During an official visit to Washington DC, US, Brazilian President Dilma Rousseff agreed with US President Barack Obama to intensify the collaboration between the two countries, both bilaterally and under the UNFCCC. They issued a Joint US-Brazil Statement on Climate Change that addresses: leadership on the road to the Paris Climate Change Conference in December 2015; ambitious climate action; the launch of a Brazil-US Joint Initiative on Climate Change; cooperation on sustainable land use; and cooperation on clean energy and on climate change adaptation.
The publication, 'State of the World's Forests 2014: Enhancing the socio-economic benefits from forests,' (SOFO), was presented at the opening of the 22nd Session of the Food and Agriculture Organization of the UN (FAO) Committee on Forestry (COFO).
The drawings in the award-winning book The New Sylva were created by internationally-renowned artist Sarah Simblet while she was artist-in-residence for the Sylva Foundation. Now a selection of 80 special edition prints are being auctioned to raise money for our charitable activities.
Kabut asap ekstrem yang disebabkan oleh kebakaran hutan dan semak di Sumatera and Kalimantan, Indonesia merupakan masalah tidak berkesudahan yang memengaruhi kualitas hidup and ekonomi masyarakat lokal maupun negara tetangga. Seiringan dengan mendekatnya musim kering, angkat titik api mulai meningkat, terutama di provinsi Riau, Sumatera yang rawan terbakar. Kebakaran tersebut sudah mulai mengancam beberapa ekosistem […]
Rishi Bastakoti is a PhD candidate in geography at the University of Calgary in Canada. He has worked as a policy practitioner in Nepal’s community forestry network for more then 10 years. From December 2013 to September 2014, Bastakoti was in Nepal, observing the REDD readiness process. He carried out … read more
Our new online tool assists with reducing the cumbersome paperwork generated by the sustainable forest management process and is designed to be ...
Pulp and paper manufacturer Sappi will sell its Enstra Mill recycled containerboard and kraft papers business, in Springs, to packaging supplier Corruseal Group for an undisclosed amount. The mill would continue to manufacture recycled and lightweight packaging paper, but the existing security paper, office, speciality and folio businesses also conducted at the mill would remain with Sappi.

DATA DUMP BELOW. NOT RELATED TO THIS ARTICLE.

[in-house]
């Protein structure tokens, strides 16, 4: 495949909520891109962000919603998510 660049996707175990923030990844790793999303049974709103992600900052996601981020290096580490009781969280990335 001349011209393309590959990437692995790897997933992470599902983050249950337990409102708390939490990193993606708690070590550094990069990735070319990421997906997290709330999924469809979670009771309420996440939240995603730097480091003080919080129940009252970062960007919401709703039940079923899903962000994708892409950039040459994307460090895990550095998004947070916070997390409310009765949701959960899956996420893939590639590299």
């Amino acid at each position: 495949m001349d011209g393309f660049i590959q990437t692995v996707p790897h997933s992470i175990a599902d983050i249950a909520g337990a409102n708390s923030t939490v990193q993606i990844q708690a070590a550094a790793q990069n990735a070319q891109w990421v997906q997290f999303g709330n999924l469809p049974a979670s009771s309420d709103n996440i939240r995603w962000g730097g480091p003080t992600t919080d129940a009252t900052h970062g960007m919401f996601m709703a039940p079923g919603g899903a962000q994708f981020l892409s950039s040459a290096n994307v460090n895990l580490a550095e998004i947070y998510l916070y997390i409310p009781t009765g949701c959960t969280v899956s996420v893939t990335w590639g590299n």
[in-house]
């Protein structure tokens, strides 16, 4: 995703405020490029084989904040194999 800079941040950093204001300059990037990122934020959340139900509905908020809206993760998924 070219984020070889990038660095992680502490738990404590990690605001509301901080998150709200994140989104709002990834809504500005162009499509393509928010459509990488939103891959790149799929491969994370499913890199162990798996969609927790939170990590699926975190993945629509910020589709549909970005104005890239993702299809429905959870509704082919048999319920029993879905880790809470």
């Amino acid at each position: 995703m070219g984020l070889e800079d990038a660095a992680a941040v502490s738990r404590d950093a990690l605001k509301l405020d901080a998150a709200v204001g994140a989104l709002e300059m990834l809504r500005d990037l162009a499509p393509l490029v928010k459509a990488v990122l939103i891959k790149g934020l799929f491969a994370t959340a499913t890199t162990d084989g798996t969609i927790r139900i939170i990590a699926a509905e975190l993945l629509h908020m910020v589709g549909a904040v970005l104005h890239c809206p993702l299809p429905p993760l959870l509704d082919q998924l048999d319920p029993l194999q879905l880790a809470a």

Corruseal-deal includes the Enstra mill premises and recycled containerboard and kraft paper...
Originally posted on CIFOR’s Forests News. By Manuel Guariguata, principal scientist at CIFOR. Subsidized by Mother Nature, society has consumed, for various reasons and over centuries, vast amounts of timber extracted from primary tropical forests. The trees were not planted nor tended. And usually, companies just rented the much needed forestland from the government, at […]
By Lisa Johnston, Tjokorda Nirarta "Koni" Samadhi, Susan Minnemeyer and Nigel Sizer, World Resources Institute, 1 July 2015 Extreme haze caused by forest and bush fires throughout Sumatra and Kalimantan, Indonesia has been a perpetual problem affecting the quality of life and economy of local residents and neighboring countries. As this year’s dry season approaches, the fires are just starting to pick up, especially in the fire-prone province of Riau, Sumatra. They’re already threatening some of the most biodiverse and carbon-rich ecosystems in the country—protected forests and peatlands. According to NASA’s Active Fire Data on the Global Forest Watch Fires platform, half of the fire alerts in Riau Province are occurring in protected areas or those where new development is prohibited under Indonesia’s national forest moratorium.
Australian National University press release, 30 June 2015 A new study published today in Nature Climate Change has found analyses of carbon emissions may be misleading as they failed to include the impacts of policies such as trading schemes, emission caps or quotas... The paper develops a new framework for evaluating the impacts of policy mechanisms in life-cycle analysis and applies it to the issue of whether it is better for the climate to conserve native forests or to harvest them sustainably to produce wood products. Contrary to the findings of many previous life-cycle analyses, the study found that, when policy effects are accounted for, conserving the native forests of southeast New South Wales resulted in better climate outcomes than if they continued to be sustainably harvested.